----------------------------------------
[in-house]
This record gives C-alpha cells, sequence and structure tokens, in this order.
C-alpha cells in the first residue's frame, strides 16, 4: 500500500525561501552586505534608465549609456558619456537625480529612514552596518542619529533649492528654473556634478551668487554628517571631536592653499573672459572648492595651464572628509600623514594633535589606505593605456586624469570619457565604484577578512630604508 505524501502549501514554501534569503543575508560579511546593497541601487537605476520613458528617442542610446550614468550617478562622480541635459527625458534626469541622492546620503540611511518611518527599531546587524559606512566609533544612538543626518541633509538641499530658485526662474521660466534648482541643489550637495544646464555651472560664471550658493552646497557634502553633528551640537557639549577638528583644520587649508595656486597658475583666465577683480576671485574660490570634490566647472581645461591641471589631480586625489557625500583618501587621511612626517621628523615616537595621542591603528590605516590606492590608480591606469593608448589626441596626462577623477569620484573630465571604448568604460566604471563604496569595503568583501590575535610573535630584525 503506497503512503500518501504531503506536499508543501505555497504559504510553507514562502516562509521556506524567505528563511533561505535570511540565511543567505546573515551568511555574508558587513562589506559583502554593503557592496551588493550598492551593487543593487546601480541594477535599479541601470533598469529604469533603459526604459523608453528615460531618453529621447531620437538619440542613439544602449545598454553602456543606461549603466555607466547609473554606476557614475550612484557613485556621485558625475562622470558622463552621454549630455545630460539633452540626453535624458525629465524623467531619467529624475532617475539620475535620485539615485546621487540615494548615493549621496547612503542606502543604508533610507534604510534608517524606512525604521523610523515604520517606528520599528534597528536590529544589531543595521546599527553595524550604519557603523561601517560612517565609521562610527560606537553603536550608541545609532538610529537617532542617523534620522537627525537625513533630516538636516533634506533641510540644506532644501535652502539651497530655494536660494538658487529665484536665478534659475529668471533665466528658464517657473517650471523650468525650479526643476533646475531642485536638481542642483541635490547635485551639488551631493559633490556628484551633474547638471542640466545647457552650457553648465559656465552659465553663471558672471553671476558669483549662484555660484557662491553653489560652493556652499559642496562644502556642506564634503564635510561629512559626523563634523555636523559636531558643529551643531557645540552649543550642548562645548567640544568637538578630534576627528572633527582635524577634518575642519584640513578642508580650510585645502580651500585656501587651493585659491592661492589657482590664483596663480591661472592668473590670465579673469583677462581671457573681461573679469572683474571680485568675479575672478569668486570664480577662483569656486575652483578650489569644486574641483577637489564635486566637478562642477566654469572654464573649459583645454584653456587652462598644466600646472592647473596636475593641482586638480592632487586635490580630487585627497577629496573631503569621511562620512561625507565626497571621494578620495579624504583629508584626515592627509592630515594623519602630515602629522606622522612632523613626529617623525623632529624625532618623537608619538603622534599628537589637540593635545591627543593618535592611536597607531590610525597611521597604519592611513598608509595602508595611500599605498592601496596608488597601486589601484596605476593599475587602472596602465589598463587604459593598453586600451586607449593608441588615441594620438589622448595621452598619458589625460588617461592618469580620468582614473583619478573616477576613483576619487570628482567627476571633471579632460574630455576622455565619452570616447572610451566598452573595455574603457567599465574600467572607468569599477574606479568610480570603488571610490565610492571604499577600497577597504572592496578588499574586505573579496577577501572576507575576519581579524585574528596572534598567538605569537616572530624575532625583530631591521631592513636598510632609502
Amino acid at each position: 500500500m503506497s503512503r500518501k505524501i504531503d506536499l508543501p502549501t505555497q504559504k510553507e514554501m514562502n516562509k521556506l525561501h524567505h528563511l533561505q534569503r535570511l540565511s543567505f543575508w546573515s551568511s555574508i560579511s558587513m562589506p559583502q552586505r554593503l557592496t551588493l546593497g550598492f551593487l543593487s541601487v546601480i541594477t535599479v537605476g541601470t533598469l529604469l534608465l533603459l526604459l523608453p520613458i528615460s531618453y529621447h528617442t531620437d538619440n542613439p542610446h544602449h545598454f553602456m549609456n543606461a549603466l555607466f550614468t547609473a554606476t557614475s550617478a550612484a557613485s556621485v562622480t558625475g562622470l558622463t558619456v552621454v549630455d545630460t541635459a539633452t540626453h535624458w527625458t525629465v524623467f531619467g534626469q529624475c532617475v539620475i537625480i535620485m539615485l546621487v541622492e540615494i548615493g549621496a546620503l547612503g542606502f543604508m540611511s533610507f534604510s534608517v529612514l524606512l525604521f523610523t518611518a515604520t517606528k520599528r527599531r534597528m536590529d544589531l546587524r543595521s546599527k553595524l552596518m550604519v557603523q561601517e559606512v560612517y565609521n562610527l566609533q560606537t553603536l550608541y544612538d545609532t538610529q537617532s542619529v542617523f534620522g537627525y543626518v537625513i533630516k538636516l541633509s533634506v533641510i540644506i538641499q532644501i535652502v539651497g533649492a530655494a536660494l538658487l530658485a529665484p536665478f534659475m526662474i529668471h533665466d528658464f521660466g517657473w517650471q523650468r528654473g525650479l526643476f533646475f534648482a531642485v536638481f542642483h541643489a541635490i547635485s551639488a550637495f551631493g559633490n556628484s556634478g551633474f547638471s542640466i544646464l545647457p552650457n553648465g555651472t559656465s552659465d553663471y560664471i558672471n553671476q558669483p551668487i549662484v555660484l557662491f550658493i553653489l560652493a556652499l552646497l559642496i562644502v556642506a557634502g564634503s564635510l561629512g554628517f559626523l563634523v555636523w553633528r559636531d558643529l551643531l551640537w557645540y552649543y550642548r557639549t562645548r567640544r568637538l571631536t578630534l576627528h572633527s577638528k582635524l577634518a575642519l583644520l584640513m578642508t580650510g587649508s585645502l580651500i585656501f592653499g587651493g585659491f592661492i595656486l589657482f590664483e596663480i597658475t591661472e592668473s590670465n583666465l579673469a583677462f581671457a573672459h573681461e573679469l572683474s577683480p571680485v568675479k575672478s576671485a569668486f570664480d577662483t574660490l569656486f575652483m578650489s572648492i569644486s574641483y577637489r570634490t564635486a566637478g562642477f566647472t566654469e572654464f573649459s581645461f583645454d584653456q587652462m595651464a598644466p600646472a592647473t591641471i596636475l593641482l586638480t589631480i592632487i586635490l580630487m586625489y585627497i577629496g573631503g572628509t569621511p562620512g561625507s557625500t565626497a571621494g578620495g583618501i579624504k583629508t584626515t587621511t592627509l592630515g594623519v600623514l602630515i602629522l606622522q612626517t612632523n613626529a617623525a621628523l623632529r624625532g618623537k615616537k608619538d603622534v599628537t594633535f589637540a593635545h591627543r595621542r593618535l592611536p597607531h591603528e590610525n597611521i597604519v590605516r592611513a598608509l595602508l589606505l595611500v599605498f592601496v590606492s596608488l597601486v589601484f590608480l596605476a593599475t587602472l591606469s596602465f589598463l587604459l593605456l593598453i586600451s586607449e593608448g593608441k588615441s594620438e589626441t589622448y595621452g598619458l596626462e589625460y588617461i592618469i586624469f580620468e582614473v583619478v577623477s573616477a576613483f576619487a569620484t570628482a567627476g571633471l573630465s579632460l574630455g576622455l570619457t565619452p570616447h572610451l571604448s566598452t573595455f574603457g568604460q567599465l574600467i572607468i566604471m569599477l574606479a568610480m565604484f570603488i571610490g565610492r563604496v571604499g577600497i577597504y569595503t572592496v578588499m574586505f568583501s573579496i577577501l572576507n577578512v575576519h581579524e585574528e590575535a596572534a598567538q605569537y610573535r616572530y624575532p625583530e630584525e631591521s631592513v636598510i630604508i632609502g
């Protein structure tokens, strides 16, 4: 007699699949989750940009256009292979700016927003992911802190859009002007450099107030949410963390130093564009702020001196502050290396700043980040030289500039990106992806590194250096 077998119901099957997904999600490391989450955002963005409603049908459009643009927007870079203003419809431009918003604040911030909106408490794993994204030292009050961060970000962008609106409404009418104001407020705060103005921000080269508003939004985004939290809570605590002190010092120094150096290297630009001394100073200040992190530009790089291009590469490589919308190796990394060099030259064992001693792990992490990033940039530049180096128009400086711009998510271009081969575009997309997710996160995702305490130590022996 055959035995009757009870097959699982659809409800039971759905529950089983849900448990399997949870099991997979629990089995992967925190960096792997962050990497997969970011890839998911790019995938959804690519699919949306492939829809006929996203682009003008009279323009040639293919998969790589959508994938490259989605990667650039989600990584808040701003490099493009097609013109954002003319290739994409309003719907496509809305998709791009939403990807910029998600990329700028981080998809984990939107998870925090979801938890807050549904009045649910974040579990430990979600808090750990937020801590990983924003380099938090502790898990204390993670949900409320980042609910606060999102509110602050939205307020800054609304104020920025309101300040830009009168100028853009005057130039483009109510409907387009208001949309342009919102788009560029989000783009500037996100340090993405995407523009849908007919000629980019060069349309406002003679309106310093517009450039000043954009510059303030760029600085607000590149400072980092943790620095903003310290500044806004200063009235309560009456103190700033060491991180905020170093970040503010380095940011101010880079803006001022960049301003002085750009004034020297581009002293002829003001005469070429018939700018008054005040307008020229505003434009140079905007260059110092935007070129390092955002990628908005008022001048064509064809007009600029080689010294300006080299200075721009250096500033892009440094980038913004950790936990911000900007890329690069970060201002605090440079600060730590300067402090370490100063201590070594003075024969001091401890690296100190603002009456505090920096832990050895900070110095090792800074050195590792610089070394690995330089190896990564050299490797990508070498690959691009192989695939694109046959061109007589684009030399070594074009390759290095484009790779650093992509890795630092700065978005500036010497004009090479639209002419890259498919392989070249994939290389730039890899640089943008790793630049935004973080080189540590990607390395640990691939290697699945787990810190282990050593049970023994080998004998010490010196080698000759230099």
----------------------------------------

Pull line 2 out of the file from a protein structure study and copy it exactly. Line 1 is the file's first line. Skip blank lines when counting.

This record gives C-alpha cells, sequence and structure tokens, in this order.